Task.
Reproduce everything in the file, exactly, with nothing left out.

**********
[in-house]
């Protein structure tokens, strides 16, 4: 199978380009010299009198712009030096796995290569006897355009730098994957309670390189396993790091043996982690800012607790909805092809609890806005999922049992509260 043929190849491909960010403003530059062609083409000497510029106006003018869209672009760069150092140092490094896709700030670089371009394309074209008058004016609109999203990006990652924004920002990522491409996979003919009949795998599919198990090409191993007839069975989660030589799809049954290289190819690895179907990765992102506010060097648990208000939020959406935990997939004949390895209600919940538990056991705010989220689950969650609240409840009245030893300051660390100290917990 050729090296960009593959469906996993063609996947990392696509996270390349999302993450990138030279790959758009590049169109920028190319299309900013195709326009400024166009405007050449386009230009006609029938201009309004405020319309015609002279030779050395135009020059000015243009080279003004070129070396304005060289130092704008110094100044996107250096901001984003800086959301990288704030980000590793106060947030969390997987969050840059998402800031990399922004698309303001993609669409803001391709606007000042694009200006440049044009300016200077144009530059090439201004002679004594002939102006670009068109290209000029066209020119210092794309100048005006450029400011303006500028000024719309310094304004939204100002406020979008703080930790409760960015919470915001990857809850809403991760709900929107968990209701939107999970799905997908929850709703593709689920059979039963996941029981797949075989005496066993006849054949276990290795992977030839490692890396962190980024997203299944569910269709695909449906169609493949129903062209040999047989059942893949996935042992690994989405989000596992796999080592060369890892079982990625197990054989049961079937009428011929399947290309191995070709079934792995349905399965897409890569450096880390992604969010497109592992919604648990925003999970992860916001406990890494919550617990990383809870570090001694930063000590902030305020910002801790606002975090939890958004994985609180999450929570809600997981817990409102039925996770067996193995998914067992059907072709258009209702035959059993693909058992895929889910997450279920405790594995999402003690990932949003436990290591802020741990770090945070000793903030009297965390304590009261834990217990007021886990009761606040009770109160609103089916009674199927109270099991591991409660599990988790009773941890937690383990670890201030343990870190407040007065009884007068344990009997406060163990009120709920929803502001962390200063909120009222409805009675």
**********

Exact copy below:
[in-house]
């Protein structure tokens, strides 16, 4: 199978380009010299009198712009030096796995290569006897355009730098994957309670390189396993790091043996982690800012607790909805092809609890806005999922049992509260 043929190849491909960010403003530059062609083409000497510029106006003018869209672009760069150092140092490094896709700030670089371009394309074209008058004016609109999203990006990652924004920002990522491409996979003919009949795998599919198990090409191993007839069975989660030589799809049954290289190819690895179907990765992102506010060097648990208000939020959406935990997939004949390895209600919940538990056991705010989220689950969650609240409840009245030893300051660390100290917990 050729090296960009593959469906996993063609996947990392696509996270390349999302993450990138030279790959758009590049169109920028190319299309900013195709326009400024166009405007050449386009230009006609029938201009309004405020319309015609002279030779050395135009020059000015243009080279003004070129070396304005060289130092704008110094100044996107250096901001984003800086959301990288704030980000590793106060947030969390997987969050840059998402800031990399922004698309303001993609669409803001391709606007000042694009200006440049044009300016200077144009530059090439201004002679004594002939102006670009068109290209000029066209020119210092794309100048005006450029400011303006500028000024719309310094304004939204100002406020979008703080930790409760960015919470915001990857809850809403991760709900929107968990209701939107999970799905997908929850709703593709689920059979039963996941029981797949075989005496066993006849054949276990290795992977030839490692890396962190980024997203299944569910269709695909449906169609493949129903062209040999047989059942893949996935042992690994989405989000596992796999080592060369890892079982990625197990054989049961079937009428011929399947290309191995070709079934792995349905399965897409890569450096880390992604969010497109592992919604648990925003999970992860916001406990890494919550617990990383809870570090001694930063000590902030305020910002801790606002975090939890958004994985609180999450929570809600997981817990409102039925996770067996193995998914067992059907072709258009209702035959059993693909058992895929889910997450279920405790594995999402003690990932949003436990290591802020741990770090945070000793903030009297965390304590009261834990217990007021886990009761606040009770109160609103089916009674199927109270099991591991409660599990988790009773941890937690383990670890201030343990870190407040007065009884007068344990009997406060163990009120709920929803502001962390200063909120009222409805009675």